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Salient. An Organ of Student Opinion at Victoria College, Wellington, N.Z. Vol. 15, No. 4. March 27, 1952

King's College—a Glimmer

King's College—a Glimmer

The story really begins when England had a chance of peace at the end of a war, in the middle of the sixteenth century—that dark period when there was only one glimmer of light, King's College, Cambridge—Shakespeare was born. That year (1564) was important for two things The births of Shakespeare and Marlowe and the fact that Queen Elizabeth stayed at King's College, Cambridge, for three days. The Queen, it appeared, rode to the Chapel with the Chancellor of the College and dismounted inside, the Chancellor remaining outside. Whereupon the Queen punned, "I see, Mr. Chancellor, that you are halting in your place. I hope you are not halting in your Latin." The Chancellor (we hope) looked sufficiently amused; but in any case the applause must have been ample for she stayed at King's for three days, listening to plays in the ante-chamber. The third play was entitled "Dido" and was acted in Latin by the Cambridge boy players. We can skip Sir John's amusing historical digressions; suffice it to say that the Queen liked "Dido" the best of the three she heard but nevertheless became bored with King's College, Cambridge. She moved away to another hall followed by the players who presented a play in English. Unfortunately, this play poked fun at certain ecclesiastical dignitaries which the Queen had had lodged in the Tower, and as some Spanish envoys were dining with the Queen at the time she became annoyed. Crying out "Take away the lights" she swept out of the hall, leaving the players in darkness and disgrace, and thus providing the theme for an incident in Shakespeare's "Hamlet" when the king on seeing the murder re-enacted in the murky gloom of the hall cries out "More light, more light."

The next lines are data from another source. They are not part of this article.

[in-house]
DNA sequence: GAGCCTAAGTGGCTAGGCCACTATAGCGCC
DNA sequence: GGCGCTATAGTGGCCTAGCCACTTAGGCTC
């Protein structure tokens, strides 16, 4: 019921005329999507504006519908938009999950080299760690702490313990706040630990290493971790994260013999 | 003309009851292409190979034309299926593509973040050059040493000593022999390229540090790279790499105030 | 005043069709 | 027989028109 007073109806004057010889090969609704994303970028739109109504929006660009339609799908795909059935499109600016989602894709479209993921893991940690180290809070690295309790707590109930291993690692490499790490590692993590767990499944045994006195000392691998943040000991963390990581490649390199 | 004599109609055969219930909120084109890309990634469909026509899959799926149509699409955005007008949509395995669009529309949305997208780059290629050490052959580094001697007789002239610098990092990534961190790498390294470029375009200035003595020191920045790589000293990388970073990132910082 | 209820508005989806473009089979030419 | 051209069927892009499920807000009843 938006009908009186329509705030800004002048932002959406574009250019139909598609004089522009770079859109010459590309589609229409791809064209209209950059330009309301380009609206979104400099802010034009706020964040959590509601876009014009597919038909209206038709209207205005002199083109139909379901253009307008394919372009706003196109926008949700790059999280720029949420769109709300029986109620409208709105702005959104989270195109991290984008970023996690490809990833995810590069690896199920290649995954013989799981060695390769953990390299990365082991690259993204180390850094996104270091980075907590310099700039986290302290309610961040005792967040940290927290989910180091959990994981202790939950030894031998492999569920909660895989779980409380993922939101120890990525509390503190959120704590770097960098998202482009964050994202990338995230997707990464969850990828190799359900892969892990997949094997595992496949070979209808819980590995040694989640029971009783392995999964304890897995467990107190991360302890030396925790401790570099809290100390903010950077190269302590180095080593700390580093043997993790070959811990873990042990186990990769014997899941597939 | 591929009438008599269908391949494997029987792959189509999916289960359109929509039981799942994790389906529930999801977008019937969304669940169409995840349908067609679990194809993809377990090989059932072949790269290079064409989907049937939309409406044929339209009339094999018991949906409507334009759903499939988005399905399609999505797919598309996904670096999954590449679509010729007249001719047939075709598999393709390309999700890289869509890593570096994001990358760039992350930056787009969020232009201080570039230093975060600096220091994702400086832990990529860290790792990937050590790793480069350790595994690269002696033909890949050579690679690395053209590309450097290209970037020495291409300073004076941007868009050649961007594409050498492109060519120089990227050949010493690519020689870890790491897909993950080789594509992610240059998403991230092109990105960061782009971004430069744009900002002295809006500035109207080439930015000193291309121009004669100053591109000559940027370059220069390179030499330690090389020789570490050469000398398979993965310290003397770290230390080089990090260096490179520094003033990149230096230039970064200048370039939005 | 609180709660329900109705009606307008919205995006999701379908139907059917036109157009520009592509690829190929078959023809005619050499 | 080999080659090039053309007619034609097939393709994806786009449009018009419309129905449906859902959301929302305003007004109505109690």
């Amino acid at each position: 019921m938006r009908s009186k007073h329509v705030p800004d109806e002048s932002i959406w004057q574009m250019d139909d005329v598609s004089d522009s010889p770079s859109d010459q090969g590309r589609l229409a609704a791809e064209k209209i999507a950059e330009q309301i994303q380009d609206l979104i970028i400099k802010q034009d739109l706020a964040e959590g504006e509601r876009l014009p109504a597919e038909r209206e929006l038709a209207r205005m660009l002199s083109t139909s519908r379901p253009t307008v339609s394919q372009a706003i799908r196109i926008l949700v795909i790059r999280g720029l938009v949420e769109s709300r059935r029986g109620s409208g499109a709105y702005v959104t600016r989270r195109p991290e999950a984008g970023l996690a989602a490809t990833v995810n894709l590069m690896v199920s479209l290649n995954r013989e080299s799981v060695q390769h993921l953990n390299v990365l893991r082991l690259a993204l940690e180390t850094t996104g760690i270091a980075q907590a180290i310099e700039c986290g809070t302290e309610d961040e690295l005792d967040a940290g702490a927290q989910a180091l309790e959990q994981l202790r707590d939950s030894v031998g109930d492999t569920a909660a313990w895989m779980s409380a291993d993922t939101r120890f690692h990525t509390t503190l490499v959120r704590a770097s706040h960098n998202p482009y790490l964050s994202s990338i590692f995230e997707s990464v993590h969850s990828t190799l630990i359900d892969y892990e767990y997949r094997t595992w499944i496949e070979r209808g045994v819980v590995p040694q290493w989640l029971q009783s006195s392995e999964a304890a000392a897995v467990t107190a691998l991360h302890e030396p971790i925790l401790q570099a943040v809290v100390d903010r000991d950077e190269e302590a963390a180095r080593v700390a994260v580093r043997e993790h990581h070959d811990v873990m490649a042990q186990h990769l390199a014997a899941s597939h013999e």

The classics taught at Stratford Grammar School (Ovid and Virgil) demonstrably influenced Shakespeare's plays and poetry. Sir John showed how a certain Thomas Jenkins, usher at Stratford School, was the model for Sir Hugh Evans in "The Merry Wives of Windsor" and how many scenes in his plays echo Shakespeare's school experiences. He finished on a theme which should be of some small consolation to the English classes. In his own words—it is a great debt we owe to scholarship that Anglo-Saxon was made capable of carrying the ideas which influenced Europe.